Caring for Someone with Dementia at Home
A deteriorating memory is a common but concerning sign of the aging process. Learn how to care for a loved one with Dementia or Alzheimer’s at home.
Understanding Dementia and Alzheimer’s
Caring for those with declining health can be physically and emotionally exhausting. In order to know how to care for a loved one with Dementia or Alzheimer’s, a caregiver needs to learn about each condition. Understanding the disease a patient lives with helps caregivers compassionately work through difficult situations.
Dementia and Alzheimer’s Disease are both conditions that affect the brain’s function, particularly in terms of thinking and memory. Although similar, they are not the same diagnosis.
Dementia is a broader term that encompasses a wide range of diseases categorized by a loss of memory and thinking skills, which affect daily life. Some types of dementia include:
Alzheimer’s is a subset of dementia; a progressive disease that impairs a patient’s memory and cognitive ability to think properly. The majority of adults, 65 years and older, suffer from Alzheimer’s—the most common form of dementia.
Caring For Alzheimer’s Patient
Alzheimer’s is a debilitating disease that requires careful oversight because a patient’s health can decline at a rapid pace. Caring for people with Alzheimer’s can be a challenge for families because of their changes in personality, physical abilities, and daily functionality. Communication becomes especially difficult as time goes on.
Dementia and Alzheimer’s can be just as scary for the older adult suffering from it as it is for the primary caregiver. Empathy is an intrinsic part of providing compassionate care. When you are caring for someone with dementia at home, consider how they are feeling and try to meet them where they are at.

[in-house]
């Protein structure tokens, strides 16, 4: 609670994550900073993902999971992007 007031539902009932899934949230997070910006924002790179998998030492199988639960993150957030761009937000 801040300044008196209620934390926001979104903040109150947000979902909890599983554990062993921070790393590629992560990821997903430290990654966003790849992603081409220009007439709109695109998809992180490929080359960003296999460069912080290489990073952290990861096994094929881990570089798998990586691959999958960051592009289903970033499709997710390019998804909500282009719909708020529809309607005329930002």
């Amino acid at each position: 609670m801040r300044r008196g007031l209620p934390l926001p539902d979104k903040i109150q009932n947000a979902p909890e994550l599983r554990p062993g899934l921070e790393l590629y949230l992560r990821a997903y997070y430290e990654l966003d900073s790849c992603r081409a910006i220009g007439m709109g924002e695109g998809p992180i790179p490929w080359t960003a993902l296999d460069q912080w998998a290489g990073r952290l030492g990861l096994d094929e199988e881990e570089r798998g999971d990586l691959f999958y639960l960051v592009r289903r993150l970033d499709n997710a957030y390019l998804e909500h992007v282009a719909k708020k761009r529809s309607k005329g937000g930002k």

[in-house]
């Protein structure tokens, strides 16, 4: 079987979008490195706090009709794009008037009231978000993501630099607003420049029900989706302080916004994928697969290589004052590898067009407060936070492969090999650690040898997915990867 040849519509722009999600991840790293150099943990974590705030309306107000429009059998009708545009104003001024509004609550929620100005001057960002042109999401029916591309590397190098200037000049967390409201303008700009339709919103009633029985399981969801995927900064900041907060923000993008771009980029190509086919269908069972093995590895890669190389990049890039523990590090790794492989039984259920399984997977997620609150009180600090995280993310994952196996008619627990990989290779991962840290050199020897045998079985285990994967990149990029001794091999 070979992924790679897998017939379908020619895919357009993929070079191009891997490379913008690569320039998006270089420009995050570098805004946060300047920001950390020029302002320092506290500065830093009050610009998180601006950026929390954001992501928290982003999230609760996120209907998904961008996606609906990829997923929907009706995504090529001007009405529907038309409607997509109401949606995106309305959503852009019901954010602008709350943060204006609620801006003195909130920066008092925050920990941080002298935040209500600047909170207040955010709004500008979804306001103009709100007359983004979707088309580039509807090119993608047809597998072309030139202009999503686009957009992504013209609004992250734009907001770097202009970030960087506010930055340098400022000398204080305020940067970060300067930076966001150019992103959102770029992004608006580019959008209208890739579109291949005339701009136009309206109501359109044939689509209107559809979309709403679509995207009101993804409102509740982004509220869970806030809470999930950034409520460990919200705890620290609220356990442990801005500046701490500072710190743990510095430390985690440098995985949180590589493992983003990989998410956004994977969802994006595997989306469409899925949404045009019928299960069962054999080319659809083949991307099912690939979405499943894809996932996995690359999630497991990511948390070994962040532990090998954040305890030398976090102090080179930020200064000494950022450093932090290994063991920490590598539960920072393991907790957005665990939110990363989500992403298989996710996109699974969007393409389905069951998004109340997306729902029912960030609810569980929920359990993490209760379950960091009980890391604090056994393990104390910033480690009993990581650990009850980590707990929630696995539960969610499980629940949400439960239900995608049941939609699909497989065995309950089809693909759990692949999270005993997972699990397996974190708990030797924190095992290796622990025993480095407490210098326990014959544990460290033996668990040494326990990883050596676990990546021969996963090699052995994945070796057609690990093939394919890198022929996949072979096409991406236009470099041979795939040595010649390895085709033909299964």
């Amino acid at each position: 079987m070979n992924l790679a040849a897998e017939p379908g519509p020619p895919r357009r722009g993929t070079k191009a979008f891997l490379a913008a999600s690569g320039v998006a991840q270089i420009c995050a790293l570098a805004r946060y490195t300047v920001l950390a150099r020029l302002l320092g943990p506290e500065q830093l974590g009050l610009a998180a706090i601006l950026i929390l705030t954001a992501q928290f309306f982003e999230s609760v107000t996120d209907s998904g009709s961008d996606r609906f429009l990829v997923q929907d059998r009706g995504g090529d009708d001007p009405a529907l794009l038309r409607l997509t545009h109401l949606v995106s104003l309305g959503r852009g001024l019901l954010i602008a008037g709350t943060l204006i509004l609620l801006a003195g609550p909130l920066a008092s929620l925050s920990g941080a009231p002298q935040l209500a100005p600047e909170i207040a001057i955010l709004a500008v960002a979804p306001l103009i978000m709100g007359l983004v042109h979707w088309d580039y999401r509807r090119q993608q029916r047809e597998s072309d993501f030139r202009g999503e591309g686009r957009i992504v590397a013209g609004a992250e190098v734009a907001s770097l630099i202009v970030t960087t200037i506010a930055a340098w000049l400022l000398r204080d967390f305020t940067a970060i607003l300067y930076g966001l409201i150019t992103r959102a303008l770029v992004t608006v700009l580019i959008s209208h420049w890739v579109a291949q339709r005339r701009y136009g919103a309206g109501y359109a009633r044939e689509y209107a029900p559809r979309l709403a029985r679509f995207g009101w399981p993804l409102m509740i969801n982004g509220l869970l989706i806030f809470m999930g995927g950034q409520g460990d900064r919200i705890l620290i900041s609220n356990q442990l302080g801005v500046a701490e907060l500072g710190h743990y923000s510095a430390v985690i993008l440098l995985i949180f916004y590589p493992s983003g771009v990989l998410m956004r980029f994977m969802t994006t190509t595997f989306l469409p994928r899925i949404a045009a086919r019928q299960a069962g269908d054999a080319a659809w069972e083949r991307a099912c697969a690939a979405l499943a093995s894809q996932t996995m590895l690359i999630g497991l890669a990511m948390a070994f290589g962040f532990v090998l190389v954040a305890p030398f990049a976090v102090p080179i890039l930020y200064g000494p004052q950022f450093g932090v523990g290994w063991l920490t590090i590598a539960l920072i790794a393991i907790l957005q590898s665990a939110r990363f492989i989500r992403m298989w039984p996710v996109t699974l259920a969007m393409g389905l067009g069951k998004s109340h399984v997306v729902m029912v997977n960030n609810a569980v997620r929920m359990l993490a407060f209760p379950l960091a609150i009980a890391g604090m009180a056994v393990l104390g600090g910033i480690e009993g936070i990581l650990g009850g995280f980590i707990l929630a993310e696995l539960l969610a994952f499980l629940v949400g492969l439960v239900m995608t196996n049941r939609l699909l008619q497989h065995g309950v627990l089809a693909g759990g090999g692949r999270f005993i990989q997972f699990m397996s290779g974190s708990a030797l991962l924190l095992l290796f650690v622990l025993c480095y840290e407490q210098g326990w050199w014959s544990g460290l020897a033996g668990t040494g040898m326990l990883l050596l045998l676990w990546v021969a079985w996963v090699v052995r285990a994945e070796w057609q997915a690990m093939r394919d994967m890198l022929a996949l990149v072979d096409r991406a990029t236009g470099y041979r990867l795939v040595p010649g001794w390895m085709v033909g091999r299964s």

Older adults with a memory loss condition frequently forget where they are, how things work, who they are, who other people are, etc. Imagine how you would feel if you didn’t know where you were or the person in your home. Patience and empathy are necessary for working through these situations.
Patients who suffer from one of these deteriorating brain diseases may require 24 hour home care for their own safety. If not watched carefully, patients may forget to take their daily medication or controlling bodily functions like using the bathroom. Professional caregivers can help with ambulating a patient, medication reminders, meal preparation, and even short term care to give primary caregivers a break.
Please know, if you are a primary caregiver to a loved one—it’s okay to take a break. Sometimes, caregivers simply need to step away from their duties and rest for their own wellbeing. As a caregiver, if you aren’t taking care of yourself, you will not be functioning at full capacity to care well for others.
As the saying goes, “You can’t pour from an empty cup.” Respite care for caregivers provides short-term relief to those who are constantly pouring out their time and attention to loved ones. A federal Lifespan Respite Care Act has even been put in place to ensure that family caregivers are able to take time off from their full-time caregiver duties.
Self-care for caregivers is just as important as caring for the patient in need. Do yourself a favor and take some time to breathe, reset and destress. Whether you call a neighbor, friend, family member, or professional home health care agency like Commonwise Home Care, let others support you in your dedicated care for others.
In Home Care Services
In home care is not a one size fits all service. Every family’s loved one has a unique situation or need that requires intentional, personalized care. At Commonwise Home Care, our goal is to provide the highest level of care by the most compassionate caregivers.
As a home care agency, we provide long term care and short term assistance by professional caregivers. Our caregivers know how to care for a loved one with Dementia or Alzheimer’s, so you can have peace of mind. We understand that every older adult has specific health conditions that require a high-touch level of care, which is why we create a personal care plan for each patient.
For more information on the Commonwise Home Care difference, call 434.202.8565.
Disclaimer: Please check with your physician before making any changes to your diet, exercise, or medication routine.